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DC Cherry Blossoms Predicted To Bloom April 8-12

March 4, 2014

By Brett Zongker, The Associated Press


WASHINGTON - Despite the long, snowy winter in the Mid-Atlantic region, Washington`s famous cherry blossom trees are expected to bring the first sure sign of spring between April 8-12, when they`re predicted to reach peak bloom, the National Park Service said Tuesday.

The weather in March will be the most critical factor for the trees` blooming period, said James Perry, chief of resource management for the National Park Service.

"Relax and let Mother Nature take her course," he said. "This has not been the coldest winter on record or the snowiest. These trees have been around for 102 years, so we know pretty well how they`re going to react."

About 70 percent of the trees around the Tidal Basin must be in bloom for the park service to declare peak bloom. Tree workers will be looking for the first sign of green buds, monitoring the weather forecast and searching historical records to help update Perry`s prediction, he said.

"The colder it is, the slower the process will be," he said. But there hasn`t been any significant damage from the recent snow and ice, he said.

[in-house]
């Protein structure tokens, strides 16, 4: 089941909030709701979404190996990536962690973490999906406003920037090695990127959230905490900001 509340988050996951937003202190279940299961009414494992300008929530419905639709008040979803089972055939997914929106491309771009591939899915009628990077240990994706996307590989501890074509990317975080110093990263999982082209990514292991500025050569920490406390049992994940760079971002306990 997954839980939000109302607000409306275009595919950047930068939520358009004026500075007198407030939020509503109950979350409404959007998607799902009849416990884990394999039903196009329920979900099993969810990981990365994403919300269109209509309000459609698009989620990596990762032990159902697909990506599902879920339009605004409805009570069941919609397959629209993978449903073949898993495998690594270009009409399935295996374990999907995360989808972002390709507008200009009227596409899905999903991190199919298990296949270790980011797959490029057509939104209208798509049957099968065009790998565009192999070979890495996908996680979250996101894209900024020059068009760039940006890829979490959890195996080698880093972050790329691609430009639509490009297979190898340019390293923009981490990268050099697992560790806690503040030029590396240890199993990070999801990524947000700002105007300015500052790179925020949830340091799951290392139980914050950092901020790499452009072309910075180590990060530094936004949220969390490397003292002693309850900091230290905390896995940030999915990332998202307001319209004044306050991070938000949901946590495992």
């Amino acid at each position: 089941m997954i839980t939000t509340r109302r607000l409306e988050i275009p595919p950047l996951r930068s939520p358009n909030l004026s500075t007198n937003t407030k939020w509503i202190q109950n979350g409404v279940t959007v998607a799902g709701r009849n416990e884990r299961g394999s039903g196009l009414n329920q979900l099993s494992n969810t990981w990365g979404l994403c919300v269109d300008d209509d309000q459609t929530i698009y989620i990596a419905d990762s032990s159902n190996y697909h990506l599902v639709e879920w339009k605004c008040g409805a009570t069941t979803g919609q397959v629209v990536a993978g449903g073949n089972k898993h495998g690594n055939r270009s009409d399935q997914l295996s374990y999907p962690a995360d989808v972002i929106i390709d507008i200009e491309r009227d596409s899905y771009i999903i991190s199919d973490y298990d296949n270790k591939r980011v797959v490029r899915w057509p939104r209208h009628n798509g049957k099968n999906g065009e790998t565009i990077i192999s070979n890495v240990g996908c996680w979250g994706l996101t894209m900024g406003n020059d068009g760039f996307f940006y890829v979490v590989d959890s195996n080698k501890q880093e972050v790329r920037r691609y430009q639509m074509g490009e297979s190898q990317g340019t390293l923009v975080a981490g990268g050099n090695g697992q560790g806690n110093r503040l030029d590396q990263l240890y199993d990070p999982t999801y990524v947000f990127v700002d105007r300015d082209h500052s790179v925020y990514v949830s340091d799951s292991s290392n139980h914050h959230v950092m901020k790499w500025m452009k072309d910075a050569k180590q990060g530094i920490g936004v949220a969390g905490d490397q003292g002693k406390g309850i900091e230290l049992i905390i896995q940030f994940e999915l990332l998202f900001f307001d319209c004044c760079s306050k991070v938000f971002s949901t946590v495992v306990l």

"The buds are naturally protected within the trees during the winter," Perry said. "That`s a dormant phase for the development of the trees."

Perry made the bloom prediction as organizers announced plans Tuesday for this year`s National Cherry Blossom Festival. It`s scheduled to run from March 20-April 13 with events celebrating the trees and Japanese culture.

This year marks the 102nd anniversary of the gift of the cherry blossom trees from Japan as a symbol of friendship with the United States.

This year`s festival also includes a fitness theme with activities planned around the city`s monuments.

Copyright 2014 The Associated Press. All rights reserved.


Story Image: Japanese cherry trees (Sakura), a gift from Japan in 1965, adorn the Tidal Basin in Washington, D.C. during the National Cherry Blossom Festival. The Washington Monument is visible in the distance. (U.S. Department of Argriculture, Wikipedia)

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